Claim construction is a critical aspect of any patent infringement action. Not only will the parties to the action be bound by the court’s interpretation of the claims, but the patentee (absent modification on appeal) will likely be left with the same claim scope to assert against other potential infringing parties through the life of the patent. For years courts struggled to consistently approach claim construction. Some would reach straight for a dictionary. See Ccs Fitness v. Brunswick Corp., 288 F.3d 1359, 1367 (Fed. Cir. 2002). Others would rely principally upon expert testimony. See Key Pharms. v. Hercon Labs. Corp., 161 F.3d 709, 713-15 (Fed. Cir. 1998). In 2005, the Federal Circuit attempted to unify a methodology for claim construction, providing a definitive guide to district courts on the appropriate manner in which to construe patent claims. Phillips v. AWH, 415 F.3d 1303, 1319 (Fed. Cir. 2005).
When it was issued, there was some uncertainty as to the extent to which courts and parties should use expert testimony to aid in claim construction proceedings. Now that a few years have passed since the issuance of Phillips, it is clear that expert testimony remains an important tool for advocates seeking to convince a district court as to the appropriate definition of claim terms. An analysis of decisions from the Federal Circuit issued since Phillips in fact shows that expert testimony, if focused on the appropriate subject matter and supported by an adequate foundation, remains quite influential in the claim construction process.
A. The Phillips Canons of Claim Construction
The Phillips methodology is relatively straight forward. Courts are directed to define claim terms by first relying on the patent claims and the specification. Phillips, 415 F.3d at 1314. Courts are also permitted to consult the prosecution history as evidence of the understanding of the patent of both the inventor and the patent examiner. Phillips, 415 F.3d at 1317 (Fed. Cir. 2005). These sources, known as the “intrinsic record,” after all, form the “public record” upon which competitors may rely in designing around patent claims, or avoiding infringement. Vitronics Corp. v. Conceptronic, Inc., 90 F.3d 1576, 1583 (Fed. Cir. 1996).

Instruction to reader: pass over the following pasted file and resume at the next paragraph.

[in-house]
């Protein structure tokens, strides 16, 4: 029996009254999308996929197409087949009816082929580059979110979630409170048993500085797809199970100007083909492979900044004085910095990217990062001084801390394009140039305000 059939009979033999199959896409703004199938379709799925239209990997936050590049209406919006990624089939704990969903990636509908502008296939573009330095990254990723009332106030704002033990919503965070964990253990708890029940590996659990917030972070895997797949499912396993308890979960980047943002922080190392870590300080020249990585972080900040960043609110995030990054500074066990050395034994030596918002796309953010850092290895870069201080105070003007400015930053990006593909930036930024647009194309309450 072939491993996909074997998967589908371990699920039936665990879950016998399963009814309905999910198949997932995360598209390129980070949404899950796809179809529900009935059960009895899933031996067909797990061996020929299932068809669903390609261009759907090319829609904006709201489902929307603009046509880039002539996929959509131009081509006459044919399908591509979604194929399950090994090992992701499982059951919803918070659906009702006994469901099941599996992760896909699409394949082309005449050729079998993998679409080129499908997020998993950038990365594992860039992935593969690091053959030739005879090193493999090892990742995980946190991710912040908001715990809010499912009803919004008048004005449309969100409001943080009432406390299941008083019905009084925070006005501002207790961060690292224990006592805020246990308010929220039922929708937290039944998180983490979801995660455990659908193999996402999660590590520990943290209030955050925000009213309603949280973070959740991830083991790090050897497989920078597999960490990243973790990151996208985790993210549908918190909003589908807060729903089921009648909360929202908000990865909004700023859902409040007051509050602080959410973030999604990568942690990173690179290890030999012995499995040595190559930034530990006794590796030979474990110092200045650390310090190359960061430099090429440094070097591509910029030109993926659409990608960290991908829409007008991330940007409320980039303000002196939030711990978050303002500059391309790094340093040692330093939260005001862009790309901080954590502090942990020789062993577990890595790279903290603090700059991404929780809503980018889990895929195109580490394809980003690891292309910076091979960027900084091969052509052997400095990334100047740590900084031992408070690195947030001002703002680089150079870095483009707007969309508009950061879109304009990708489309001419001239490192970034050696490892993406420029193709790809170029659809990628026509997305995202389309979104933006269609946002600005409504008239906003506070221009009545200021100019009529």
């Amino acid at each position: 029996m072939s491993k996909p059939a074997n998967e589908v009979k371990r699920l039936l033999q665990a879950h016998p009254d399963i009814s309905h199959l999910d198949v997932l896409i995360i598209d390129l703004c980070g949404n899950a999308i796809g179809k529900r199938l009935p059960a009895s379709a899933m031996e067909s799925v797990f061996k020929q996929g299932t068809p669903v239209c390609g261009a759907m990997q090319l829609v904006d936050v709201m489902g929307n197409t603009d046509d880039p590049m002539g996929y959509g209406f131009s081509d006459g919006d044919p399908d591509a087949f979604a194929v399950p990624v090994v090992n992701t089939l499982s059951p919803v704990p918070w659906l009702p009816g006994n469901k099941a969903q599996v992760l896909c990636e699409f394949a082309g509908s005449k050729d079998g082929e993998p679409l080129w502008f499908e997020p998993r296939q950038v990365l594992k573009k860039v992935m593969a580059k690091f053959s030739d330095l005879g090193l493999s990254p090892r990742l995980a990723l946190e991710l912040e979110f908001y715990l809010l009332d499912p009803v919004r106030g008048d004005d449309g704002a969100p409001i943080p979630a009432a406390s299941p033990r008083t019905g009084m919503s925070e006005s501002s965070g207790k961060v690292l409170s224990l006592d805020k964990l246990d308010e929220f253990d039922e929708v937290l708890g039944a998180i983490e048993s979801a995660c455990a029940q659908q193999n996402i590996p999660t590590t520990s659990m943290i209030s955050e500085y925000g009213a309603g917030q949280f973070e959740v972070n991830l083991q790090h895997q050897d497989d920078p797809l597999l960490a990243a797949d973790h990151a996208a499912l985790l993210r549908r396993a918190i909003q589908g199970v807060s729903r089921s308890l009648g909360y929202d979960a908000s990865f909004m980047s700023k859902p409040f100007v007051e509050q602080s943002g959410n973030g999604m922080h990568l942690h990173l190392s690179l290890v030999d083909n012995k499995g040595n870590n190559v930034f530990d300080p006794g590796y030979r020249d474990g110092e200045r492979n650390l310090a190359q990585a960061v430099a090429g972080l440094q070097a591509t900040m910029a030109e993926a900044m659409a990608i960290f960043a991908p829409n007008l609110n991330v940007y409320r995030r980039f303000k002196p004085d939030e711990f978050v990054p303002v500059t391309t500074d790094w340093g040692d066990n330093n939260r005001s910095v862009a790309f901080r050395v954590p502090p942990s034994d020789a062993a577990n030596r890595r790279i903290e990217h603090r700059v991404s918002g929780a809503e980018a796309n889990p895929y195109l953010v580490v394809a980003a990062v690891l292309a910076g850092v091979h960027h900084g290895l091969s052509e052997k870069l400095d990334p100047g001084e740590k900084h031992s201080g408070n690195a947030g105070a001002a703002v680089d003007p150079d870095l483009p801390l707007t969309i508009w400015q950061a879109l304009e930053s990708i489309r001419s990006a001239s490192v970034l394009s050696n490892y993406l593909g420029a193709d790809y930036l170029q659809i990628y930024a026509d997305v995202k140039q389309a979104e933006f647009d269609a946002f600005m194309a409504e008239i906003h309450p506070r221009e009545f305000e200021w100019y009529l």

The court, however, is not limited to this intrinsic evidence. The court can consider other sources, known as “extrinsic evidence,” such as dictionary definitions, technical references, and inventor and expert testimony to aid in interpreting the claims. Phillips, 415 F.3d at 1317. According to Phillips, extrinsic evidence is deemed less reliable, but nonetheless remains available for consideration. Importantly, the Phillips court affirmatively rejected the use of conclusory, unsupported assertions by experts as to the meaning of a claim term and expert testimony that is clearly at odds with the claims themselves, the written description and the prosecution history. However, the court did not ban the use of expert testimony in claim construction. Instead, district courts are permitted to use their discretion to admit and use expert testimony for proper purposes. Id. at 1319.
Under Phillips, expert testimony and other extrinsic sources are useful tools to provide the court with background on the technology at issue, to explain how an invention works, to ensure that the court’s understanding of the technical aspects of the patent is consistent with that of a person of skill in the art, to establish that a particular term in the patent or the prior art has a particular meaning in the pertinent field, or to teach the court the way in which one of skill in the art might use the claim terms. Phillips, 415 F.3d at 1318-19.
B. The Use Of Expert Testimony Since Phillips
The Phillips opinion left some aspects of the use of expert testimony in claim construction advocacy open for interpretation, which led to some uncertainty. Examination of post-Phillips opinions reveals that although Phillips relegated expert testimony to the second, “less reliable” category of “extrinsic evidence,” courts certainly continue to look to and rely upon the parties’ experts in claim construction.
In the past few years, courts have applied the Canons announced in Phillips as a guide to determining the proper weight to afford expert testimony in claim construction. These opinions highlight several important considerations for the use of expert testimony as an appropriate aspect of any claim construction strategy.
Expert testimony must not contradict or be inconsistent with the claims, specification, or prosecution history of the patent. Desa IP, LLC v. EML Technologies, LLC, 211 Fed. Appx. 932 (Fed. Cir. 2007).